Markets have moved very little yesterday with the US shut for Labor day and are likely to trading in a tight range even today.
With the bounce of the latest days, European markets have recovered 60% of the downward move we had since from the 23rd of July with the S&P in US has recovered just 50%.
We believe that we should witness over the next days a consolidation given last week’s melt up was mainly driven by month’s end flows and CTAs.
The newflows we had over the weekend was not good, sentiment is still awful and positioning reflect this. Unless there is a convincing break in the economic data this week (ISM, Durable good orders, PMI, Non Farm Payrolls) market should trade side-ways to lower.
US and Chinese officials are struggling to agree on the schedule for a planned meeting this month, the Renminbi has continued to weaken reaching a new low at 7.18.
September is historically a tough month for both equities and fixed income. For stocks, one theory is that this is linked to a heavy corporate conference season, where guidance is updated (and often revised down). Stocks start to do better again from mid-October, historically speaking.
For fixed income, September usually sees supply pick up markedly, which means it also tends to be worse-than-average for credit and government bond returns.
This month we will also have the crucial meetings from the ECB and Federal Reserve. Given how much is priced into the policy path for both central banks, and the market’s faith that central bank action can offset fundamental weakness, we think these meetings are more likely to pose risks than support the market.
On Italy, the situation is that Conte will present the new Government plan and the slate of Ministers to Mattarella by Wednesday, with a confidence vote likely on Friday. Greater clarity on the members of the government and the policy programme is likely to come in the next few days; the main risks ahead are the deputy prime ministers (with the likelihood being that none will be appointed) and the vote on the M5S Rousseau platform.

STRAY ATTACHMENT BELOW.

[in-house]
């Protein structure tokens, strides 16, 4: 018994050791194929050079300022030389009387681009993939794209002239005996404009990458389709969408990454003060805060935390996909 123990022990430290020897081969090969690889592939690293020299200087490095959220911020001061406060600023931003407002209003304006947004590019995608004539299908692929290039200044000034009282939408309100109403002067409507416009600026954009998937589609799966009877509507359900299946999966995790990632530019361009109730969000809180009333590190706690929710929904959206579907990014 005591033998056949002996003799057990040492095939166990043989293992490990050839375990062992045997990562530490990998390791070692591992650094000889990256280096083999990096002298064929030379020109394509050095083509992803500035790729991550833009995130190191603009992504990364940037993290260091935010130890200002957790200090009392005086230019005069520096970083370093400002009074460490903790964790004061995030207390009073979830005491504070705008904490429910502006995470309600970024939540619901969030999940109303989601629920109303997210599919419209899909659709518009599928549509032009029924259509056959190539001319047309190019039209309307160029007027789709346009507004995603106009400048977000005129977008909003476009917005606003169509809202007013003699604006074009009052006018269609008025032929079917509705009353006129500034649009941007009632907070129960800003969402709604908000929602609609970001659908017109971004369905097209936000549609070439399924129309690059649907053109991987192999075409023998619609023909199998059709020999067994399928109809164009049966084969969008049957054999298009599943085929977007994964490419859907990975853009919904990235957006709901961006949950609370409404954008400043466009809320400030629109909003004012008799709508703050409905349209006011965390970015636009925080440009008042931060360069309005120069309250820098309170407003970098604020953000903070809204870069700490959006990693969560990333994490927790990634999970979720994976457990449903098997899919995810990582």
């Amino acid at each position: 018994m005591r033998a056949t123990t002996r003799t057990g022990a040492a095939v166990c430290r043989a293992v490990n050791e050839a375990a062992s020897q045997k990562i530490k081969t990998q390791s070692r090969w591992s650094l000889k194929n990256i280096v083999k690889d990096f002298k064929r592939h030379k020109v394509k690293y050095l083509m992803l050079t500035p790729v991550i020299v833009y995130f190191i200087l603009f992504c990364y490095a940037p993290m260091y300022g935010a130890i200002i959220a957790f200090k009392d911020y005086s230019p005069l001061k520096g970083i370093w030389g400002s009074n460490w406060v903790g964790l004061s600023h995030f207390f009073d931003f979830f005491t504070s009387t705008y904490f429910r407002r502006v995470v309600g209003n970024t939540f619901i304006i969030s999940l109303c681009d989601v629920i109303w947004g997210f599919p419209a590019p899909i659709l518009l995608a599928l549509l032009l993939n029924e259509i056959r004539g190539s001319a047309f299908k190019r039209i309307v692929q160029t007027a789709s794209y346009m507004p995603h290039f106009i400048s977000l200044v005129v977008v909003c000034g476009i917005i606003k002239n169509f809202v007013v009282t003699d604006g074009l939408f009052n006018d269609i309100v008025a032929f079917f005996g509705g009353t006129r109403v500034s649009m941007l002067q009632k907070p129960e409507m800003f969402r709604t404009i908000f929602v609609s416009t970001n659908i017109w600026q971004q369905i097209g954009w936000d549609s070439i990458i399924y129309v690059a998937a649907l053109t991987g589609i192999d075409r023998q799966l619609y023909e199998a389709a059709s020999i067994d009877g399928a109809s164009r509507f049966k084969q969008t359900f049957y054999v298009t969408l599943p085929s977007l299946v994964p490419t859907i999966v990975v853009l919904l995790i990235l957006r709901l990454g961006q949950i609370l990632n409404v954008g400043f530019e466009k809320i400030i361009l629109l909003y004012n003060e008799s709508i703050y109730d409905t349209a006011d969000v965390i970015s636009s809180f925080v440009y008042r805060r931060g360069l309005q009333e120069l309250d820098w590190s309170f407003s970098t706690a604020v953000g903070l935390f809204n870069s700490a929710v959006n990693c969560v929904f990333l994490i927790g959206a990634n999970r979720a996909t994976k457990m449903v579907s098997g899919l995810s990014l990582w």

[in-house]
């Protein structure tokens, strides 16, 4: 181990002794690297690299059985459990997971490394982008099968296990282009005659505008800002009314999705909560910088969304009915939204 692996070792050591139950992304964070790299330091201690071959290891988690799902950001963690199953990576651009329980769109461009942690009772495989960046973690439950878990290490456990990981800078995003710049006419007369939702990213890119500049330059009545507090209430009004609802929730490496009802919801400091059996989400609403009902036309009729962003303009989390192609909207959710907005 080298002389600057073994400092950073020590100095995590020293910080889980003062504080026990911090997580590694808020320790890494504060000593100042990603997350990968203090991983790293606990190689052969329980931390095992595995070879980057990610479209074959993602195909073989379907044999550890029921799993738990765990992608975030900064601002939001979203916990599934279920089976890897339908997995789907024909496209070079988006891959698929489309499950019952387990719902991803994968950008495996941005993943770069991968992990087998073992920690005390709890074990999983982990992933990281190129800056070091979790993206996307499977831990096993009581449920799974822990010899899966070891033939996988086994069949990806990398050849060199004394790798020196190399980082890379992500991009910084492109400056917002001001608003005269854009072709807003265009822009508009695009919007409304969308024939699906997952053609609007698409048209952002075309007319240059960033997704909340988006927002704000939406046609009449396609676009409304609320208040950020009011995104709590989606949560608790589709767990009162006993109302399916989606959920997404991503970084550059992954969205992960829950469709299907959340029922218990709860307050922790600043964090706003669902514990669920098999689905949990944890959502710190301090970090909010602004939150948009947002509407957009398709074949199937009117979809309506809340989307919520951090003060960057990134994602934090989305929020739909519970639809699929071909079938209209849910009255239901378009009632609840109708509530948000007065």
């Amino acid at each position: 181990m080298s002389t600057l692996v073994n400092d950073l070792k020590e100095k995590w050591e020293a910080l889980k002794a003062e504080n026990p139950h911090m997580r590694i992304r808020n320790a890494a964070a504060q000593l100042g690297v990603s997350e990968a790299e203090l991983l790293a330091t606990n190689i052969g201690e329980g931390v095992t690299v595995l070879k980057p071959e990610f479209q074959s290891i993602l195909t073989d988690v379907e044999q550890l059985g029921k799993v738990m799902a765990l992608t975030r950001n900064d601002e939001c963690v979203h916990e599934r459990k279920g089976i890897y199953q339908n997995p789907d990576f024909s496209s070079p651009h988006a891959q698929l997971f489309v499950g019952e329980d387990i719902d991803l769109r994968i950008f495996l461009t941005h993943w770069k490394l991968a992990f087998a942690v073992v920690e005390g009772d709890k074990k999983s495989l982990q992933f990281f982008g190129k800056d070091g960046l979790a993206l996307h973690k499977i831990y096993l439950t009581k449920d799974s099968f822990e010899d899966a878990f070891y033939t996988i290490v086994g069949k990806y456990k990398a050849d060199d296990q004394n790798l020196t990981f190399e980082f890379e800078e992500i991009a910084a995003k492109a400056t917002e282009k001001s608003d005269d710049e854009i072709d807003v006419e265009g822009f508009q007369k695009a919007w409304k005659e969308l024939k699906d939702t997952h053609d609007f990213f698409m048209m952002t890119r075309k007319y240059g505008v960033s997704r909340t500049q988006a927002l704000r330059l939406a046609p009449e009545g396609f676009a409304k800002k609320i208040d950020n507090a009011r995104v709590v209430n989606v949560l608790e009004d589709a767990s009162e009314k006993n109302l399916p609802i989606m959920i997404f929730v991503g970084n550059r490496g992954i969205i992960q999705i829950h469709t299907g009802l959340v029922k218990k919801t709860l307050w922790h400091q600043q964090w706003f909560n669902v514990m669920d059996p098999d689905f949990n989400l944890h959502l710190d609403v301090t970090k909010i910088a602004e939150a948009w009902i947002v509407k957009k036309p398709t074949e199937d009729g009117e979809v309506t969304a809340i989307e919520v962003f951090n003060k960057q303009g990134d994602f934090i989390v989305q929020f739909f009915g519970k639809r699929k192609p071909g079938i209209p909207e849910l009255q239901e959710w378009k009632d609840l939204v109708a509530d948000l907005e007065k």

The latest polls show League at 32.6 (-2.8% vs previous week), PD 22.9% (-1.2%), M5S 18.6% (+0.6%). Polls also suggest that the majority of Italians would be against snap elections, while support for the new government remains quite low and is well below 50%.
On Brexit, it is going to be an important week as it’s setting up to be a real conflict in Parliament. Voting likely to begin today to try to prevent a No-Deal Brexit but lots of uncertainty regarding the path forward.
The market seems to have taken the view that a General Election is the most likely outcome over the coming months with Parliament preventing a no-deal exit on 31st October.
Yesterday we had a very weak UK PMI Manufacturing (the slowest since 2012) confirming that the economy is suffering this political uncertainty.
A final note on two interesting and diverging indicators:
- High risk for US recession
It’s not just the inverted yield curve that’s signaling a US recession, the widening divergence between the confidence measures of the Conference Board and the University of Michigan may be too. The gap between the two gauges grows ahead of recessions because the Conference Board emphasizes employment and is more backward-looking, while the University of Michigan is slightly more forward-looking with its emphasis on personal finances.
- Bottoming of European macro data led by Baltic Dry Index?
Global manufacturing PMIs are bottoming (black line) and an interesting signal could be given by the recent spike on the Baltic Dry Index (blue line).